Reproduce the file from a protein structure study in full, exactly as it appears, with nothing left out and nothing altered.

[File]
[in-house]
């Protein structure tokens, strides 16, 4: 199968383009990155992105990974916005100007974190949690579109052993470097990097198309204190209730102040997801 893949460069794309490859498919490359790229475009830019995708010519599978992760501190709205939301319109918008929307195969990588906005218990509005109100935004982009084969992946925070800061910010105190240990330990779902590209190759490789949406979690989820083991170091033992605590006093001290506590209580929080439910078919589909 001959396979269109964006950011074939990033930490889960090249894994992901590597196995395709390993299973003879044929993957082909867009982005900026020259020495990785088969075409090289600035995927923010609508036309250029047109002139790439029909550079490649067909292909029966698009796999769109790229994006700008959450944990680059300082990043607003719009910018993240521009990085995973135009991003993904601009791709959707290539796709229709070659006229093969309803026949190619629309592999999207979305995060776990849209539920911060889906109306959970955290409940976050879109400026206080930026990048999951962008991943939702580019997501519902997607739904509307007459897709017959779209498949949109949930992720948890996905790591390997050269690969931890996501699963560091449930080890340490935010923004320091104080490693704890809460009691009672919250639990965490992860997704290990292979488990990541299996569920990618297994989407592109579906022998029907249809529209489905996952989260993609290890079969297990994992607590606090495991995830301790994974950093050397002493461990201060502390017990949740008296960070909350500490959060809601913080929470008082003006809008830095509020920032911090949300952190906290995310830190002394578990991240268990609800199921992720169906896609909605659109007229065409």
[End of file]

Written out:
[in-house]
């Protein structure tokens, strides 16, 4: 199968383009990155992105990974916005100007974190949690579109052993470097990097198309204190209730102040997801 893949460069794309490859498919490359790229475009830019995708010519599978992760501190709205939301319109918008929307195969990588906005218990509005109100935004982009084969992946925070800061910010105190240990330990779902590209190759490789949406979690989820083991170091033992605590006093001290506590209580929080439910078919589909 001959396979269109964006950011074939990033930490889960090249894994992901590597196995395709390993299973003879044929993957082909867009982005900026020259020495990785088969075409090289600035995927923010609508036309250029047109002139790439029909550079490649067909292909029966698009796999769109790229994006700008959450944990680059300082990043607003719009910018993240521009990085995973135009991003993904601009791709959707290539796709229709070659006229093969309803026949190619629309592999999207979305995060776990849209539920911060889906109306959970955290409940976050879109400026206080930026990048999951962008991943939702580019997501519902997607739904509307007459897709017959779209498949949109949930992720948890996905790591390997050269690969931890996501699963560091449930080890340490935010923004320091104080490693704890809460009691009672919250639990965490992860997704290990292979488990990541299996569920990618297994989407592109579906022998029907249809529209489905996952989260993609290890079969297990994992607590606090495991995830301790994974950093050397002493461990201060502390017990949740008296960070909350500490959060809601913080929470008082003006809008830095509020920032911090949300952190906290995310830190002394578990991240268990609800199921992720169906896609909605659109007229065409």